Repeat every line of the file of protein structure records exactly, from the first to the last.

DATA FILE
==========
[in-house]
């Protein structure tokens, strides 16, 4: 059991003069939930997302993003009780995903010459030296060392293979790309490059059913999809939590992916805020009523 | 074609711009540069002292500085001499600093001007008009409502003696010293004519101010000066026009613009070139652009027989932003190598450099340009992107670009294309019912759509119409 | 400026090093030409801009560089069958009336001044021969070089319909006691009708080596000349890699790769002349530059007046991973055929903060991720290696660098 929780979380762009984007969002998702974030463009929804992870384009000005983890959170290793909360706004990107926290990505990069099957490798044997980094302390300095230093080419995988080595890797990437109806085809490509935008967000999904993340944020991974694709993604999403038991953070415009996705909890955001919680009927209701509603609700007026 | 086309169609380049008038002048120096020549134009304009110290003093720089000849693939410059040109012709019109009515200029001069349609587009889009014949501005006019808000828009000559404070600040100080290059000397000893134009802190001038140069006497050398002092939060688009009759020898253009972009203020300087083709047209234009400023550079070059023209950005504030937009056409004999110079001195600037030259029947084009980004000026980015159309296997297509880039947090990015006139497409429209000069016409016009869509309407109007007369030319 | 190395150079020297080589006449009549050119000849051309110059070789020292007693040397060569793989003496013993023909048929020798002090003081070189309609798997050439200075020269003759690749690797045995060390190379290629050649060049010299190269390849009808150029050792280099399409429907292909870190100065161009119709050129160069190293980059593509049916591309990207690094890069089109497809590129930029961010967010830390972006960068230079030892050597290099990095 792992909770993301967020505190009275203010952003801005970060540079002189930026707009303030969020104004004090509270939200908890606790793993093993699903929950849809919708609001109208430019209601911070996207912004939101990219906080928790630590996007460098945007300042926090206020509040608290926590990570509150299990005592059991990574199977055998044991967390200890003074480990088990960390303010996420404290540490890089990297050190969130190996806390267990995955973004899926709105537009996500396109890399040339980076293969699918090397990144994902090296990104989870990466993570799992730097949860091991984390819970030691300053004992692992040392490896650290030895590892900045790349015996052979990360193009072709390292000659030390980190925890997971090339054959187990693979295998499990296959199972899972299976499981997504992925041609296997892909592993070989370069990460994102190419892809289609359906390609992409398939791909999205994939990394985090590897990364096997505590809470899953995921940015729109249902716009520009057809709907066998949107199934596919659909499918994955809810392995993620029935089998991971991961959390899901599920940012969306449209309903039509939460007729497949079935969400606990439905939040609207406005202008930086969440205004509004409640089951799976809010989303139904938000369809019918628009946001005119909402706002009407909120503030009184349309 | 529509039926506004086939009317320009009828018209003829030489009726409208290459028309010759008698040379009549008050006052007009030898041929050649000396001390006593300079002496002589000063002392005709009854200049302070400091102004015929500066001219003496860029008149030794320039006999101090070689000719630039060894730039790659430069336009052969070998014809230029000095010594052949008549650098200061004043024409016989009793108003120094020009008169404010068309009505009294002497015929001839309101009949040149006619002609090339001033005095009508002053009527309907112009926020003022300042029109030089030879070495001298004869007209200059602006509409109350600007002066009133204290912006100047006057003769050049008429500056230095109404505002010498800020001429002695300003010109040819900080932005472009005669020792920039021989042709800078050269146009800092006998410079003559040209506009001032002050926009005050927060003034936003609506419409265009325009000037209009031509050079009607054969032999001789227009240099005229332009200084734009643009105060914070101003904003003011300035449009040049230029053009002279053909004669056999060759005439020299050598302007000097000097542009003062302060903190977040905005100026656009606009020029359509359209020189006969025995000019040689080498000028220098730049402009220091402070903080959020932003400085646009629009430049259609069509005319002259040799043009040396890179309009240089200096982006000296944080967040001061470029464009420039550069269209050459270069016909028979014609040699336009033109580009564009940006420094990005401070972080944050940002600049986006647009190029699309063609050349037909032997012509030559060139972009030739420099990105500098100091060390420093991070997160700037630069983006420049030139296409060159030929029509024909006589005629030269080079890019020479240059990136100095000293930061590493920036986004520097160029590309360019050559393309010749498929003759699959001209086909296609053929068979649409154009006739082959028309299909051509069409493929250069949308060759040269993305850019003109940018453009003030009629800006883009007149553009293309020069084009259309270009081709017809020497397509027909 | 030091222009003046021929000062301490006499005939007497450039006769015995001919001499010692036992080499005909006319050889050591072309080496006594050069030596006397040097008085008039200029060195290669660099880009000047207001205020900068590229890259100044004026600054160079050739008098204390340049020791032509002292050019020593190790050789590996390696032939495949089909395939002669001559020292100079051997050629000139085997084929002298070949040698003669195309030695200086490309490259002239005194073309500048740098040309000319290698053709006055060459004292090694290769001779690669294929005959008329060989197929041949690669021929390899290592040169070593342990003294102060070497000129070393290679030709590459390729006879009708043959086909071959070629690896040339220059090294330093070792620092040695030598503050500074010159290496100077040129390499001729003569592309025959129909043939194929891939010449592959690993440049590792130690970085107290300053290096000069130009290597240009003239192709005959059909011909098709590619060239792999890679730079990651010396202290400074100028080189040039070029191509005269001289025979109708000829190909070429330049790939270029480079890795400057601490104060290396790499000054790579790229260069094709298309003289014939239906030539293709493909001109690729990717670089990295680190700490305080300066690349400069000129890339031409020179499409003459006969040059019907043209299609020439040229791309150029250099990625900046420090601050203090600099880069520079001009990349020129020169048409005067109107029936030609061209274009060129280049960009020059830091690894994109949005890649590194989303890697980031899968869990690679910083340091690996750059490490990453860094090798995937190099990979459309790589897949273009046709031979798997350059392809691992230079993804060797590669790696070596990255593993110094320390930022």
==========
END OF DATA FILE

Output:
[in-house]
């Protein structure tokens, strides 16, 4: 059991003069939930997302993003009780995903010459030296060392293979790309490059059913999809939590992916805020009523 | 074609711009540069002292500085001499600093001007008009409502003696010293004519101010000066026009613009070139652009027989932003190598450099340009992107670009294309019912759509119409 | 400026090093030409801009560089069958009336001044021969070089319909006691009708080596000349890699790769002349530059007046991973055929903060991720290696660098 929780979380762009984007969002998702974030463009929804992870384009000005983890959170290793909360706004990107926290990505990069099957490798044997980094302390300095230093080419995988080595890797990437109806085809490509935008967000999904993340944020991974694709993604999403038991953070415009996705909890955001919680009927209701509603609700007026 | 086309169609380049008038002048120096020549134009304009110290003093720089000849693939410059040109012709019109009515200029001069349609587009889009014949501005006019808000828009000559404070600040100080290059000397000893134009802190001038140069006497050398002092939060688009009759020898253009972009203020300087083709047209234009400023550079070059023209950005504030937009056409004999110079001195600037030259029947084009980004000026980015159309296997297509880039947090990015006139497409429209000069016409016009869509309407109007007369030319 | 190395150079020297080589006449009549050119000849051309110059070789020292007693040397060569793989003496013993023909048929020798002090003081070189309609798997050439200075020269003759690749690797045995060390190379290629050649060049010299190269390849009808150029050792280099399409429907292909870190100065161009119709050129160069190293980059593509049916591309990207690094890069089109497809590129930029961010967010830390972006960068230079030892050597290099990095 792992909770993301967020505190009275203010952003801005970060540079002189930026707009303030969020104004004090509270939200908890606790793993093993699903929950849809919708609001109208430019209601911070996207912004939101990219906080928790630590996007460098945007300042926090206020509040608290926590990570509150299990005592059991990574199977055998044991967390200890003074480990088990960390303010996420404290540490890089990297050190969130190996806390267990995955973004899926709105537009996500396109890399040339980076293969699918090397990144994902090296990104989870990466993570799992730097949860091991984390819970030691300053004992692992040392490896650290030895590892900045790349015996052979990360193009072709390292000659030390980190925890997971090339054959187990693979295998499990296959199972899972299976499981997504992925041609296997892909592993070989370069990460994102190419892809289609359906390609992409398939791909999205994939990394985090590897990364096997505590809470899953995921940015729109249902716009520009057809709907066998949107199934596919659909499918994955809810392995993620029935089998991971991961959390899901599920940012969306449209309903039509939460007729497949079935969400606990439905939040609207406005202008930086969440205004509004409640089951799976809010989303139904938000369809019918628009946001005119909402706002009407909120503030009184349309 | 529509039926506004086939009317320009009828018209003829030489009726409208290459028309010759008698040379009549008050006052007009030898041929050649000396001390006593300079002496002589000063002392005709009854200049302070400091102004015929500066001219003496860029008149030794320039006999101090070689000719630039060894730039790659430069336009052969070998014809230029000095010594052949008549650098200061004043024409016989009793108003120094020009008169404010068309009505009294002497015929001839309101009949040149006619002609090339001033005095009508002053009527309907112009926020003022300042029109030089030879070495001298004869007209200059602006509409109350600007002066009133204290912006100047006057003769050049008429500056230095109404505002010498800020001429002695300003010109040819900080932005472009005669020792920039021989042709800078050269146009800092006998410079003559040209506009001032002050926009005050927060003034936003609506419409265009325009000037209009031509050079009607054969032999001789227009240099005229332009200084734009643009105060914070101003904003003011300035449009040049230029053009002279053909004669056999060759005439020299050598302007000097000097542009003062302060903190977040905005100026656009606009020029359509359209020189006969025995000019040689080498000028220098730049402009220091402070903080959020932003400085646009629009430049259609069509005319002259040799043009040396890179309009240089200096982006000296944080967040001061470029464009420039550069269209050459270069016909028979014609040699336009033109580009564009940006420094990005401070972080944050940002600049986006647009190029699309063609050349037909032997012509030559060139972009030739420099990105500098100091060390420093991070997160700037630069983006420049030139296409060159030929029509024909006589005629030269080079890019020479240059990136100095000293930061590493920036986004520097160029590309360019050559393309010749498929003759699959001209086909296609053929068979649409154009006739082959028309299909051509069409493929250069949308060759040269993305850019003109940018453009003030009629800006883009007149553009293309020069084009259309270009081709017809020497397509027909 | 030091222009003046021929000062301490006499005939007497450039006769015995001919001499010692036992080499005909006319050889050591072309080496006594050069030596006397040097008085008039200029060195290669660099880009000047207001205020900068590229890259100044004026600054160079050739008098204390340049020791032509002292050019020593190790050789590996390696032939495949089909395939002669001559020292100079051997050629000139085997084929002298070949040698003669195309030695200086490309490259002239005194073309500048740098040309000319290698053709006055060459004292090694290769001779690669294929005959008329060989197929041949690669021929390899290592040169070593342990003294102060070497000129070393290679030709590459390729006879009708043959086909071959070629690896040339220059090294330093070792620092040695030598503050500074010159290496100077040129390499001729003569592309025959129909043939194929891939010449592959690993440049590792130690970085107290300053290096000069130009290597240009003239192709005959059909011909098709590619060239792999890679730079990651010396202290400074100028080189040039070029191509005269001289025979109708000829190909070429330049790939270029480079890795400057601490104060290396790499000054790579790229260069094709298309003289014939239906030539293709493909001109690729990717670089990295680190700490305080300066690349400069000129890339031409020179499409003459006969040059019907043209299609020439040229791309150029250099990625900046420090601050203090600099880069520079001009990349020129020169048409005067109107029936030609061209274009060129280049960009020059830091690894994109949005890649590194989303890697980031899968869990690679910083340091690996750059490490990453860094090798995937190099990979459309790589897949273009046709031979798997350059392809691992230079993804060797590669790696070596990255593993110094320390930022």